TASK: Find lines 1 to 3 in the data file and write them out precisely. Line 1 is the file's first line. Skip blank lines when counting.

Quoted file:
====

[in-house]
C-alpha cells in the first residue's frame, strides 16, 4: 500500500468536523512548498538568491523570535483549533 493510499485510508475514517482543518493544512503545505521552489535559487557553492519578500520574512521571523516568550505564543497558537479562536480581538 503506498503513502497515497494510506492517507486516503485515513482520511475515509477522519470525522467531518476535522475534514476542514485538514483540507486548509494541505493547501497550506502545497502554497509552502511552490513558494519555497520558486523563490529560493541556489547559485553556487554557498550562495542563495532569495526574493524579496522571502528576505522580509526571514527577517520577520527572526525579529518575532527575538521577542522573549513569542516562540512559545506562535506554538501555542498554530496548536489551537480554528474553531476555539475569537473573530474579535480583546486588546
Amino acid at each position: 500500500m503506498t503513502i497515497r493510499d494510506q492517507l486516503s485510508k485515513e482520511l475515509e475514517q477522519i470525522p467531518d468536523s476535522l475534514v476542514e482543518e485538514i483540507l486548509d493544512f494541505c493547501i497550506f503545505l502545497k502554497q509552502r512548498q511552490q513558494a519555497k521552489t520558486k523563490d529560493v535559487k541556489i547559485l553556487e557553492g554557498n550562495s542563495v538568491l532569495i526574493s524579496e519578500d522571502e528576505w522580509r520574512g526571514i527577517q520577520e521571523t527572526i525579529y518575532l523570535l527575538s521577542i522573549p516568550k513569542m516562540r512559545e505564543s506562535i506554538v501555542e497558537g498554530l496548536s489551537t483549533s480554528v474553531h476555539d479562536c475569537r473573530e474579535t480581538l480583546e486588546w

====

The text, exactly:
[in-house]
C-alpha cells in the first residue's frame, strides 16, 4: 500500500468536523512548498538568491523570535483549533 493510499485510508475514517482543518493544512503545505521552489535559487557553492519578500520574512521571523516568550505564543497558537479562536480581538 503506498503513502497515497494510506492517507486516503485515513482520511475515509477522519470525522467531518476535522475534514476542514485538514483540507486548509494541505493547501497550506502545497502554497509552502511552490513558494519555497520558486523563490529560493541556489547559485553556487554557498550562495542563495532569495526574493524579496522571502528576505522580509526571514527577517520577520527572526525579529518575532527575538521577542522573549513569542516562540512559545506562535506554538501555542498554530496548536489551537480554528474553531476555539475569537473573530474579535480583546486588546
Amino acid at each position: 500500500m503506498t503513502i497515497r493510499d494510506q492517507l486516503s485510508k485515513e482520511l475515509e475514517q477522519i470525522p467531518d468536523s476535522l475534514v476542514e482543518e485538514i483540507l486548509d493544512f494541505c493547501i497550506f503545505l502545497k502554497q509552502r512548498q511552490q513558494a519555497k521552489t520558486k523563490d529560493v535559487k541556489i547559485l553556487e557553492g554557498n550562495s542563495v538568491l532569495i526574493s524579496e519578500d522571502e528576505w522580509r520574512g526571514i527577517q520577520e521571523t527572526i525579529y518575532l523570535l527575538s521577542i522573549p516568550k513569542m516562540r512559545e505564543s506562535i506554538v501555542e497558537g498554530l496548536s489551537t483549533s480554528v474553531h476555539d479562536c475569537r473573530e474579535t480581538l480583546e486588546w